As frontline workers during COVID-19, nurses across New York State put their own lives at risk to care for New Yorkers. Now we are seeing the health risks, stress, and burnout caused by the pandemic resulting in 1 in 5 health-care workers across the country leaving their jobs.
By 2030, New York alone is estimated to have a shortage of 39,000 registered nurses. From major hospitals to local community hospitals, New York’s health care systems continue to be understaffed and overworked as they help keep New Yorkers safe and healthy.
During COVID, the community responded by showing appreciation to nurses, recognizing them as heroes, even banging pots and pans during the shift change each night. But even though hospitalizations are down due to COVID, this National Nurses Week is an opportunity for the Foundation to highlight that nurses are still doing heroic work and deserve not just our appreciation, but our support.
Le Moyne College
One organization dedicated to supporting nurses is Le Moyne College in Syracuse, which in addition to traditional college pathways, provides educational pathway programs for low income and underserved members of the Syracuse community. Recognizing that New Yorkers tend to receive better quality care when health professionals mirror the ethnic, racial, and linguistic backgrounds of their patients, Le Moyne provides scholarships for its nursing program to a diverse student body. The Foundation awarded Le Moyne with a grant of $400,000 to expand its scholarship program and reduce health disparities among high poverty populations in Central New York through a more diverse healthcare workforce. This year’s Cabrini Scholars, Dominique Cimini, Lilianna Oswald, and Tiara Williams are each able to pursue their nursing dreams without the burden of financial hardship.
Nascentia Health has been delivering home health care and community-based services throughout New York for over 130 years. Nascentia provides care and resources to vulnerable populations, including high risk infants, children and youth, people with special needs, and older adults. The Foundation granted Nascentia Health $300,000 for a new Home Care Nurse Residency Program to meet the growing need in CNY for home health care. By integrating into the curriculum the importance, assessment, and management of social determinants of health, this residency not only meets a need, but better prepares nurses to help achieve health equity. The inaugural cohort will include 10 candidates who are providing over 3,000 home care visits in 2022.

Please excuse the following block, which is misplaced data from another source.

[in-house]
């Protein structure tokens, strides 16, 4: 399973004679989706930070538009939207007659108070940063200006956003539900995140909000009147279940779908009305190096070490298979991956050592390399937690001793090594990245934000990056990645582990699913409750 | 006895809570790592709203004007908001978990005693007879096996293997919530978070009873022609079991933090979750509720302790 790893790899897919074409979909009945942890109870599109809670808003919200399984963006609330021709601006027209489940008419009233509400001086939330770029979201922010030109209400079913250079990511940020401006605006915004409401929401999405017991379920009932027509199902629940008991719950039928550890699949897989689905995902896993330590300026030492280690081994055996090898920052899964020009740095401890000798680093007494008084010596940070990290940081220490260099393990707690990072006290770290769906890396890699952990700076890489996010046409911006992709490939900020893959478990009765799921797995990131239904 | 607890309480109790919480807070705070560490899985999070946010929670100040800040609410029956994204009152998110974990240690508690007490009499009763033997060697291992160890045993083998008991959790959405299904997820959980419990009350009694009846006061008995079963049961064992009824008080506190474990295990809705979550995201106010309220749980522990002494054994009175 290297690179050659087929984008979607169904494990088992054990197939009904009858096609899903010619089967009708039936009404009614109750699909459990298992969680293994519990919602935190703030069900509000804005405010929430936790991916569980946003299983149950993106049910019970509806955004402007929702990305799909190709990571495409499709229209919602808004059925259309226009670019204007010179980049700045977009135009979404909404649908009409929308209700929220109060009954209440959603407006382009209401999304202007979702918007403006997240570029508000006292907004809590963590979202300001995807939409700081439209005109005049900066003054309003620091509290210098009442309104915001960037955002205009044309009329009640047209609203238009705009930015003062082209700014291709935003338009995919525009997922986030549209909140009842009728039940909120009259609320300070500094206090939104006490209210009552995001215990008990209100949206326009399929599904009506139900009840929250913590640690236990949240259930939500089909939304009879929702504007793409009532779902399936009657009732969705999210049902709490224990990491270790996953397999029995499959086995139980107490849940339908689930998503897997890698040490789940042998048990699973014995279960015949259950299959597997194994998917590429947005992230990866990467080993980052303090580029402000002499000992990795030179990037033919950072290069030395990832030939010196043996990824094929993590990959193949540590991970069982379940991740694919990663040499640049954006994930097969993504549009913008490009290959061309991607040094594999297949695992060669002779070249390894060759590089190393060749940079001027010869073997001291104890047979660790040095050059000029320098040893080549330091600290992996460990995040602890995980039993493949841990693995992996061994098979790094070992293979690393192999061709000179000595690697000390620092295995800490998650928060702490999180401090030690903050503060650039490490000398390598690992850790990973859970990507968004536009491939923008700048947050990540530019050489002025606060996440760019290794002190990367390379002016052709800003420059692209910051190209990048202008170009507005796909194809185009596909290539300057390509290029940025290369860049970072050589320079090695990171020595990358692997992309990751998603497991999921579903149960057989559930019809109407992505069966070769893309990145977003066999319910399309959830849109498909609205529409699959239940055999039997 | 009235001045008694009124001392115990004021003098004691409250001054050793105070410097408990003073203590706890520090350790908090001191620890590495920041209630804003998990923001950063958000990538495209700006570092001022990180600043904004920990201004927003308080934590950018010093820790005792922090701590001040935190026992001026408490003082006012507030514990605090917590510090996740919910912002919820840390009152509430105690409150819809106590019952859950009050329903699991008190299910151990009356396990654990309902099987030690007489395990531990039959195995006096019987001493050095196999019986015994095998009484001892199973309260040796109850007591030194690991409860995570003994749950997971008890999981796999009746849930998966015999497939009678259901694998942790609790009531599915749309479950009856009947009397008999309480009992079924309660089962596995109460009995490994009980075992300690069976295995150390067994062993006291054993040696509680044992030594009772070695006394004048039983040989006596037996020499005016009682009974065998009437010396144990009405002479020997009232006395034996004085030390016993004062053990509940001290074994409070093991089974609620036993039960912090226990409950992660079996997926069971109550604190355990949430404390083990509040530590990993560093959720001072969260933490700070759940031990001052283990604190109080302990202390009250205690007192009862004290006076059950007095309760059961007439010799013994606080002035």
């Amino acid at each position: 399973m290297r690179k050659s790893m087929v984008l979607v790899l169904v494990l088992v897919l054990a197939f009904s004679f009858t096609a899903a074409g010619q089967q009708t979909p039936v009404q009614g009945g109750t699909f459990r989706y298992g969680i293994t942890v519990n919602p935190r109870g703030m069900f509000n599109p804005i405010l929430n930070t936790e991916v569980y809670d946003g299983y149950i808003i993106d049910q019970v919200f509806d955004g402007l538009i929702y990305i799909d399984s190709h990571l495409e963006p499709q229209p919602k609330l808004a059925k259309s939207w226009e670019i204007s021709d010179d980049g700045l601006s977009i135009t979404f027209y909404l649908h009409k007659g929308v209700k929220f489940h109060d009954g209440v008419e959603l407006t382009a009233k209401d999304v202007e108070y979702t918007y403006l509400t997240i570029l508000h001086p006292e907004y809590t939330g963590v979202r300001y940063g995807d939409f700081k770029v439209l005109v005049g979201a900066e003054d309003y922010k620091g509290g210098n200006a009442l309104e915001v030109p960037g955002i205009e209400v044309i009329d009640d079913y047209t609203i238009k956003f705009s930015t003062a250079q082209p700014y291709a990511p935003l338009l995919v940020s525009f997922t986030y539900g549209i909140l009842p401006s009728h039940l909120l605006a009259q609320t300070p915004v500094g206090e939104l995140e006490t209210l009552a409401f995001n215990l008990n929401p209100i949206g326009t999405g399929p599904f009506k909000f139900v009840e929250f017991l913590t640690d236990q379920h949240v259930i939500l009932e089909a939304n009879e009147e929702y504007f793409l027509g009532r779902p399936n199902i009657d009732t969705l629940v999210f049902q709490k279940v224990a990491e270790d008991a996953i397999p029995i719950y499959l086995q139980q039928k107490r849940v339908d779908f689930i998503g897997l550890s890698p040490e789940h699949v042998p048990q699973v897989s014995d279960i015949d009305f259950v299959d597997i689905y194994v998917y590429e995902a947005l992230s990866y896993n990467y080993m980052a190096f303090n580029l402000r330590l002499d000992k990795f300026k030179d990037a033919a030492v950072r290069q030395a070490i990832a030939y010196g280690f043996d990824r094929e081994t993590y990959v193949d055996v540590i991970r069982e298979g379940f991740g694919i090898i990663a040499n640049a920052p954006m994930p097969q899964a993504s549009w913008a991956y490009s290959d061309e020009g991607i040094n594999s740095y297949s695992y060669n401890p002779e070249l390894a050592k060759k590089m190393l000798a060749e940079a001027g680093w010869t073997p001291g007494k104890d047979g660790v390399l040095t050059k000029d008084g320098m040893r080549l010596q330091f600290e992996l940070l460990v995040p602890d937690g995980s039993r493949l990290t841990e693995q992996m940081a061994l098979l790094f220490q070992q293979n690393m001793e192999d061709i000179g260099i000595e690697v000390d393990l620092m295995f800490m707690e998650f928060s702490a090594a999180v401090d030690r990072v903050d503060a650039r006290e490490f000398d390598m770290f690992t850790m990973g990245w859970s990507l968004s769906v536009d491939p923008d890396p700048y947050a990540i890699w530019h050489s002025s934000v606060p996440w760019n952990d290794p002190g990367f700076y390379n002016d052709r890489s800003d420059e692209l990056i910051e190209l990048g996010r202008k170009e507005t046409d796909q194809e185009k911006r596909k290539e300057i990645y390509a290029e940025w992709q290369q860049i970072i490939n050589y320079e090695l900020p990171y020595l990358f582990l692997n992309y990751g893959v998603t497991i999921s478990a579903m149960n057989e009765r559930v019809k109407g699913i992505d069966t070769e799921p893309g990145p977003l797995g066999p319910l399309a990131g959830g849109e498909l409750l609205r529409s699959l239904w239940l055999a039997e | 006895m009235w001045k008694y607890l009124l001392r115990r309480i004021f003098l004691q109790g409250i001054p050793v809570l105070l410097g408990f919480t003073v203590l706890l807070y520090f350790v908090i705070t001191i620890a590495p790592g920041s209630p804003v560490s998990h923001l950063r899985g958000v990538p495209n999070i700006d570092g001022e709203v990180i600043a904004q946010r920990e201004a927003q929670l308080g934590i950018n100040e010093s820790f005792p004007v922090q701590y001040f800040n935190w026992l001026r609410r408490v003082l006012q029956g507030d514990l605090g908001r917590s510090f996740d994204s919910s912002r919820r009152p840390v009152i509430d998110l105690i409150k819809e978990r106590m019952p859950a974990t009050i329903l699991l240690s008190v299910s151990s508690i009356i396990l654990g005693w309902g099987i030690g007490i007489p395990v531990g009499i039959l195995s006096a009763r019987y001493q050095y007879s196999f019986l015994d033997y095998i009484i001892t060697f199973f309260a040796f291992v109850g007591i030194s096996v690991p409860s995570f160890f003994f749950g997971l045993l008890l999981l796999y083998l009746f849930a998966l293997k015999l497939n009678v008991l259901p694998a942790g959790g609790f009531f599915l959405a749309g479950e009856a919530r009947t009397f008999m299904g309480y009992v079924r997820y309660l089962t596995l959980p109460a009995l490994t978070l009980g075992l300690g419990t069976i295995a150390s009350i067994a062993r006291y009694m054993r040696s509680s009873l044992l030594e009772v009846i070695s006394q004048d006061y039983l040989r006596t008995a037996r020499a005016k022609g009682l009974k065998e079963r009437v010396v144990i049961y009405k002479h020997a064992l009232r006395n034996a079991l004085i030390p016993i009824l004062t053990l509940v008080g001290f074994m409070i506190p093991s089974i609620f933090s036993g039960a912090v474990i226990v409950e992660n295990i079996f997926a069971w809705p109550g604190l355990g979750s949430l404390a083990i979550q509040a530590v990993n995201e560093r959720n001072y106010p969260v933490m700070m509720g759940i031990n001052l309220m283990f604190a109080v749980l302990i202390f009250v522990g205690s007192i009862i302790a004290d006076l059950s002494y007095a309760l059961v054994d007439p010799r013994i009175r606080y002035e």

St. John Fisher College (Fisher)
In Rochester, Fisher Nursing and Pharmacy students are prepared to serve vulnerable populations with a wide range of healthcare needs. Through completion of clinics in local practice settings serving refugees, seniors, uninsured, and low-income populations, the students — 80% of whom remain in Rochester following graduation — are prepared to meet the needs of the Rochester community. To support Fisher’s efforts, the Foundation awarded a grant of $500,000 to help create a robust Interprofessional Simulation Center, a collaborative laboratory designed to mirror healthcare practice settings. Access to such programming will promote a high level of experiential learning and interprofessional education for Nursing and Pharmacy students to improve the health and wellbeing of vulnerable individuals across a wide range of healthcare settings.
Nurses are on the front lines of health equity. They are heroes, and this National Nurses Week we reiterate our support for programs across New York that help to meet the growing need for well-trained nurses who understand the needs of and help create better health outcomes for vulnerable New Yorkers.
To learn more about these local organizations or how you can support them, you can find their websites below: